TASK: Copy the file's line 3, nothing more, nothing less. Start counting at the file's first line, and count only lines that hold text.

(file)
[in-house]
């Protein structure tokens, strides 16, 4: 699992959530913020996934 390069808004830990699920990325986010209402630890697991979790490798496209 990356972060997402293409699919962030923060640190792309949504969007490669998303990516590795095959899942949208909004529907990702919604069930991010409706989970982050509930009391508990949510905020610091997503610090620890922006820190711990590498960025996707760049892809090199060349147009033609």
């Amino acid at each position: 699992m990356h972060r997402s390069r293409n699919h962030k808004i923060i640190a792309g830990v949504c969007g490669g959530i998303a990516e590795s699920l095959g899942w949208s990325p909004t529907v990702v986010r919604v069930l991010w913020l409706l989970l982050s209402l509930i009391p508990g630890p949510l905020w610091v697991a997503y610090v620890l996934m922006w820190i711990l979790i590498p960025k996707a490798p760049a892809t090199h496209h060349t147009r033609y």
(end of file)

């Amino acid at each position: 699992m990356h972060r997402s390069r293409n699919h962030k808004i923060i640190a792309g830990v949504c969007g490669g959530i998303a990516e590795s699920l095959g899942w949208s990325p909004t529907v990702v986010r919604v069930l991010w913020l409706l989970l982050s209402l509930i009391p508990g630890p949510l905020w610091v697991a997503y610090v620890l996934m922006w820190i711990l979790i590498p960025k996707a490798p760049a892809t090199h496209h060349t147009r033609y």